P.S.: I will be in New York (city) Dec 4th - 9th for work and hope to find somewhere to meet readers or anyone interested. Let me know if interested (Twitter DM). Suggestions of format / locations welcome.

Saturday, October 22, 2022

Night of the Living Dead

Yet another translation from The Cinema House and the World. Thanks to Caligari Press.

Night of the Living Dead

First published in Cahiers du Cinéma, issue 219, April 1970. Reprinted in La maison cinéma et le monde, Volume 1, P.O.L., 2011. Translation by Christine Pichini

Saturday, October 08, 2022

The Off-Screen Discourse

A great text by Daney. With thanks to Sri for the translation and Pierre Eugène's expertise for helping make sense of the text.


The off-screen discourse – Illumination, Krzysztof Zanussi 

Illumination, or the crisis of an expert in Gierek’s communist Poland. Will he hold on to his place, that of an elite scientist at the heart of the knowledge and power apparatuses that he was destined for? Frantisek navigates a crisis as well as several strata of Polish society. Sidelined, proletarianised, hastily married, made a beggar, he gazes myopically at the world and its inhabitants.  

In addition to marking the character as an intellectual, the glasses equipping this gaze that can only see so far constitute a screen behind the screen. Through these glasses, the myopic and gifted intellectual immediately introduces some connotation (and therefore some desire): we do not know what he sees. Denotation is suspended. To denote is to encounter something that he can name and that, in return, can call him by his name, anchor him, make him fit into the apparatus. From a cinematic perspective, Frantisek’s crisis comes from his myopia. From this principle, and in accordance with a structure typical to “modernist” cinema, the carrier of this myopic gaze can function as a pivot or a pointer, the only one endowed with desire in a world where there is none, the privileged and mute carrier of questions, welcoming answers with fluctuating attention. Hysteria in East European countries can simply be the scientist ill at ease in the system, the one embarrassed by power.  

Frantisek’s gaze just doesn’t fit. His glasses get constantly foggy, snowy or wet. Behind the gaze, it is the brain, not the eye, that emerges, live, like a new depth, the fifth side of the camera, the eroticising signifier of an inner self, of a retreat into oneself, the fetish of a new genre. This new and profound space cannot escape the eye that sees it, the science that names it, nor the power that, if needed, can wash it. The skull opened, tumour removed, brain broken with its jar. Zanussi’s film is impressive in the way it foregrounds the end of the interiority of filmed bodies, the end of the opacity that made them obstacles. This is the era of photo-scintigraphy, spark chambers, thermography, shadowless lamps. The issue of interiority is aesthetically the order of the day, in the spotlight.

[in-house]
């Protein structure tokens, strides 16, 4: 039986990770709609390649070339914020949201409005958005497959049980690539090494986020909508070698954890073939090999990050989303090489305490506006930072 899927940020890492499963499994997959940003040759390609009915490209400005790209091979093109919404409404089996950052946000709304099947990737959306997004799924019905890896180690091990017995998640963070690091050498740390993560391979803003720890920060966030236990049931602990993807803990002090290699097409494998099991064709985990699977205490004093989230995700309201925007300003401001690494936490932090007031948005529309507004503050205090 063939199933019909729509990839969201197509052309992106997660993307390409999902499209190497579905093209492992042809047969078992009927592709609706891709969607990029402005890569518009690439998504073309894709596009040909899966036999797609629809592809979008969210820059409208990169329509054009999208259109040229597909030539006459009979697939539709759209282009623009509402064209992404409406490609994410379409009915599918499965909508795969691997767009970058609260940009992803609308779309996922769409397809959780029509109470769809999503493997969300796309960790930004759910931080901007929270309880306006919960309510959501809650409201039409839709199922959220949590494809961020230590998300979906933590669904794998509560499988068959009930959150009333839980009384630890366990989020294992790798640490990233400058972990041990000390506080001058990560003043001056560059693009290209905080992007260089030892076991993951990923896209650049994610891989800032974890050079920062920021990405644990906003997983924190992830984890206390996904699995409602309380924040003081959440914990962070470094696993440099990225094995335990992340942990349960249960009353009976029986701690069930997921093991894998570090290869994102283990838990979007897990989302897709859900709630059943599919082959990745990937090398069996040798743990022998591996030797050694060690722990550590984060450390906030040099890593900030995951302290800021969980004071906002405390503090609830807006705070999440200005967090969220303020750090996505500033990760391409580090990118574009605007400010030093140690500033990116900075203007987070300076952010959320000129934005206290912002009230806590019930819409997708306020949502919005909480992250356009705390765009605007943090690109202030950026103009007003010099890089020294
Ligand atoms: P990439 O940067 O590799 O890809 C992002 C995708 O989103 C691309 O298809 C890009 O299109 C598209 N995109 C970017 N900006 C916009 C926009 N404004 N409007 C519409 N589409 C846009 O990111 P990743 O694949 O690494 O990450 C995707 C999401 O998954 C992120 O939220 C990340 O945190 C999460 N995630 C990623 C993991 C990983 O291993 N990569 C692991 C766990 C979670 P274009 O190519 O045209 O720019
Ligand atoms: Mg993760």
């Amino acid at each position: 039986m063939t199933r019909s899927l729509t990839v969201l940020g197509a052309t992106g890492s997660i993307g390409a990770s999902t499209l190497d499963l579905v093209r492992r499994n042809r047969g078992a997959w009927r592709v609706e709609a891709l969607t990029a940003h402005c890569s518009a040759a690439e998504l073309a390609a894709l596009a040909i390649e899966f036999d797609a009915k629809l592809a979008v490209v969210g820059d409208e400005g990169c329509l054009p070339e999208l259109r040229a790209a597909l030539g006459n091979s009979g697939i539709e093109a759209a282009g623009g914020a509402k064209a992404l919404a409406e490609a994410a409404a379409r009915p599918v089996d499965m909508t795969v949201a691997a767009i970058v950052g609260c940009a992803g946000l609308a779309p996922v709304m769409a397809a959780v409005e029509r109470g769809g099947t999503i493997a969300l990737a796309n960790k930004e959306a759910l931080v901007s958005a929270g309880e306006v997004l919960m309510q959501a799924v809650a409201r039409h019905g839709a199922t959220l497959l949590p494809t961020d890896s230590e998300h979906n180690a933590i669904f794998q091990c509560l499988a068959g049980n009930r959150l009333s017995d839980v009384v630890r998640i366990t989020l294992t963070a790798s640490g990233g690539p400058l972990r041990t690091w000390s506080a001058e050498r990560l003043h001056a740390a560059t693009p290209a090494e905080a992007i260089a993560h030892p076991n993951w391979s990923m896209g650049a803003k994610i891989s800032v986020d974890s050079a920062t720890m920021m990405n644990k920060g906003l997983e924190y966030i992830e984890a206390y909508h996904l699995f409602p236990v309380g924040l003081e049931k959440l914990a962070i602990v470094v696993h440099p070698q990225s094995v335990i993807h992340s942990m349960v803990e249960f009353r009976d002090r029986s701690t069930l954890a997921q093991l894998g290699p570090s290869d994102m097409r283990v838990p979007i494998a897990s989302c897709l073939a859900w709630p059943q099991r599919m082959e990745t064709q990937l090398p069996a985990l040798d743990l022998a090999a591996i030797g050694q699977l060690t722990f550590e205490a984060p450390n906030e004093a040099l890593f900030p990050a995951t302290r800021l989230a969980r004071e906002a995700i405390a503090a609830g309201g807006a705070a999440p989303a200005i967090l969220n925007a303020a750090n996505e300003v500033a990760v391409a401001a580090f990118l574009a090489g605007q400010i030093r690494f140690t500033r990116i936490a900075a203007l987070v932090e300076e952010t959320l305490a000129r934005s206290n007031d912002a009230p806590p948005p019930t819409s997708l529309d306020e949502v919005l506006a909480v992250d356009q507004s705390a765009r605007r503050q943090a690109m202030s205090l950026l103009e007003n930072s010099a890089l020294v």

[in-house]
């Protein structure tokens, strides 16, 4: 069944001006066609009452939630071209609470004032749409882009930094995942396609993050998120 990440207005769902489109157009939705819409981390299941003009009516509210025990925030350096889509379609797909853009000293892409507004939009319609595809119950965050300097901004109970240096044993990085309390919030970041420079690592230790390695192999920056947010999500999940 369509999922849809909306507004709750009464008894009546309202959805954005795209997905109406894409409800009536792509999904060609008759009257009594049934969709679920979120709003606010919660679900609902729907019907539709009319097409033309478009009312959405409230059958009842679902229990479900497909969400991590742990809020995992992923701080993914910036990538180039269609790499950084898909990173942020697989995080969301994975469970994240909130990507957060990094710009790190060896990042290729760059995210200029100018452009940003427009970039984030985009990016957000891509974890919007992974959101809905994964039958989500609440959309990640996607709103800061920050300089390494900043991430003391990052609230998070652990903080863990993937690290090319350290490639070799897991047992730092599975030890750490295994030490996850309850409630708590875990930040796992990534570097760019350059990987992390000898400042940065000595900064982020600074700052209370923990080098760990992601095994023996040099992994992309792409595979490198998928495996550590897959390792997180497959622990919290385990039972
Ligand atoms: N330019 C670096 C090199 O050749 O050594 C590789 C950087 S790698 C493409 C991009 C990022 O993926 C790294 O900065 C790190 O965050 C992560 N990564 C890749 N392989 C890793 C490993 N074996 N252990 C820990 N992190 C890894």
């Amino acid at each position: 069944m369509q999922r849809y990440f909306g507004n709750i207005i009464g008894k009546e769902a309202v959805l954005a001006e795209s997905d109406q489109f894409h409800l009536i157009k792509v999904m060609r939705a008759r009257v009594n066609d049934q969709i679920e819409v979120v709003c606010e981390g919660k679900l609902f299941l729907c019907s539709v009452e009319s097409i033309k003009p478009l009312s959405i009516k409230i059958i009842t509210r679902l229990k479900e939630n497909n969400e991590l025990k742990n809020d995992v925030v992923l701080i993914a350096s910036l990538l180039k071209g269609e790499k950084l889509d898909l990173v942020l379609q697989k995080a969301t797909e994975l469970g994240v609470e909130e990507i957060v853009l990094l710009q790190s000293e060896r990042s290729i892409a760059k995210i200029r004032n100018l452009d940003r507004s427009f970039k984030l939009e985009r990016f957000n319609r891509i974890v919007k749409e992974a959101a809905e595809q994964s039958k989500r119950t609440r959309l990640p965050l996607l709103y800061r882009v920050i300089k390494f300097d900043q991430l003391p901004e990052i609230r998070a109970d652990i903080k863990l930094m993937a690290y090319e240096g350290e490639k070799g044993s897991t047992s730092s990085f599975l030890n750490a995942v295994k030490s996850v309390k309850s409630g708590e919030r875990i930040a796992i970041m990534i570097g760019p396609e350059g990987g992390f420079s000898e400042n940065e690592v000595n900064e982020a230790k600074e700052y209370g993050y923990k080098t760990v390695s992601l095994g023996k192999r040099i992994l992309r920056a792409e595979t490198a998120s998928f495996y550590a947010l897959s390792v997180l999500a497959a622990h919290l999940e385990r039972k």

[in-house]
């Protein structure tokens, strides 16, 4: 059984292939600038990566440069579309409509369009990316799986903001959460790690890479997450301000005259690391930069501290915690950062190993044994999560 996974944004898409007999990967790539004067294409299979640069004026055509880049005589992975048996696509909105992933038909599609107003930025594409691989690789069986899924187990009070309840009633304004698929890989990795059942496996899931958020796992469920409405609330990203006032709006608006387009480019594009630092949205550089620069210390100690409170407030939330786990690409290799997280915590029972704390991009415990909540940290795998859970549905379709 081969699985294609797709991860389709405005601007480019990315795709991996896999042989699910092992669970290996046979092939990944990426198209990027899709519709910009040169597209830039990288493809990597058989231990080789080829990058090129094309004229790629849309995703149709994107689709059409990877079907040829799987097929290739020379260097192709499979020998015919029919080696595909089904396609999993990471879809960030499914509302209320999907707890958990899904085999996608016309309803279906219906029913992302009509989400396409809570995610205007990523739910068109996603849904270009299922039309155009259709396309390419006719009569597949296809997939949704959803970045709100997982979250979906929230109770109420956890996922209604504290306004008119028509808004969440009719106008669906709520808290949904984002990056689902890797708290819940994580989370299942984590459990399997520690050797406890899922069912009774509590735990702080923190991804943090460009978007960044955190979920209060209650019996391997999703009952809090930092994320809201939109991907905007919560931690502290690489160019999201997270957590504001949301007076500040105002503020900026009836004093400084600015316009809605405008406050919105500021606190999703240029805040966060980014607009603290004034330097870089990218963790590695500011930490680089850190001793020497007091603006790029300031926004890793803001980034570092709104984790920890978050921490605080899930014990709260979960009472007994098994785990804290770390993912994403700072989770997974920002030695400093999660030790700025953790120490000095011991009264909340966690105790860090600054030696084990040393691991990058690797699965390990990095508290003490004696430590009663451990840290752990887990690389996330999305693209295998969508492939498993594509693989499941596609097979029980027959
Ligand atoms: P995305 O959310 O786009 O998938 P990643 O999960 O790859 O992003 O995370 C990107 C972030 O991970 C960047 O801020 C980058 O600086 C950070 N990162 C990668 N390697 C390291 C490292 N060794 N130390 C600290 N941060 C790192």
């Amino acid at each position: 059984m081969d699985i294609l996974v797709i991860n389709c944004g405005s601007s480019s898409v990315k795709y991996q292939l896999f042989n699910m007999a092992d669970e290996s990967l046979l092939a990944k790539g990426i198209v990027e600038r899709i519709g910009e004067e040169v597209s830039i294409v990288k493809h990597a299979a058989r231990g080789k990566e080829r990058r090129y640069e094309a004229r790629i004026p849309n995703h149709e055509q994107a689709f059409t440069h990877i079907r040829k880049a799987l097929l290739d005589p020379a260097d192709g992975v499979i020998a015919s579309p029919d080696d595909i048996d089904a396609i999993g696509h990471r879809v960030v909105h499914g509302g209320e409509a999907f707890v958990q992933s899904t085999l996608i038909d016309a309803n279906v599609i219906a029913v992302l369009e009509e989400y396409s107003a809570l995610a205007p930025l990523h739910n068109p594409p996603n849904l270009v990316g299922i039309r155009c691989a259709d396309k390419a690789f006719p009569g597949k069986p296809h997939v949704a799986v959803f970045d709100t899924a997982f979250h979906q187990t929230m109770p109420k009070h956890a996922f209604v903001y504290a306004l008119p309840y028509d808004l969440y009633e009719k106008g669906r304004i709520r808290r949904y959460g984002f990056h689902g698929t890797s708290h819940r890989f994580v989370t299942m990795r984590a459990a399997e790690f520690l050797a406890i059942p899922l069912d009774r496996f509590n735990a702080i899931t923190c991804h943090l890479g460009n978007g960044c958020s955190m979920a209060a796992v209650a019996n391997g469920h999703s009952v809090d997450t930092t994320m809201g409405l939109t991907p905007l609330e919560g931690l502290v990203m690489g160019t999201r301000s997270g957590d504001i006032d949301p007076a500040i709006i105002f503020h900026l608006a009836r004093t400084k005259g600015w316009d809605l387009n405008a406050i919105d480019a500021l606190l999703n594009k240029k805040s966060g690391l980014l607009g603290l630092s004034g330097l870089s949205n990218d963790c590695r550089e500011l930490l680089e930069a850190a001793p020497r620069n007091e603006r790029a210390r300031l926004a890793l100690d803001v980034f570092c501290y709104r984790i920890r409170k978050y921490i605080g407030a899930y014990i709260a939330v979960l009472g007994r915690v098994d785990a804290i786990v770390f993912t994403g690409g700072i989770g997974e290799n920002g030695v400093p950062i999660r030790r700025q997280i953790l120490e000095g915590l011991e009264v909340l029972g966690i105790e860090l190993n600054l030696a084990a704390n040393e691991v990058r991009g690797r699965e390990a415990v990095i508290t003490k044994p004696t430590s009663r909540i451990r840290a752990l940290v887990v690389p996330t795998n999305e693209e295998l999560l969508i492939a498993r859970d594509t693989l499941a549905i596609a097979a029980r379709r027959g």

Between the myopic gaze that shifts (the fiction) into gear and connotes (for the audience) and the brain, underneath this gaze, controlling the eye but over which the eye retains a right to examine, there is – paradoxically – the last bastion of depth: the surface, the epidermis, the line where the quest, the life or the subject are at play. We can mention – jokingly – the label applied a few years ago to new East European film waves: intimist. This ground level, skin deep intimism, this superficial film-making (Czech films especially) only existed because of a major prohibition: that of filming power. There are no films from East European countries, except for Jancsó’s slippery metaphors, where power has been named or incarnated, where the question of its featurability has even been considered. Or rather, the only power featured was scientific power, the power to name, of the metalanguage, the voice of science that doesn’t have to justify its off-screen presence. Remember Makavejev’s Love Affair where the most banal news item (a pest exterminator commits a crime of passion) occasions all kinds of talkative and out-of-place sexologists and criminologists. Makavejev’s humour stood in between these two poles: naturalist experience on one side, metalanguage about the living on the other. The essential was that the apparatus itself, inasmuch as it generates knowledge and experts obedient to political power, must never been filmed as such, and therefore questioned. This is the truth of revisionism in power: it is the cause of everything, but never questioned, filmed.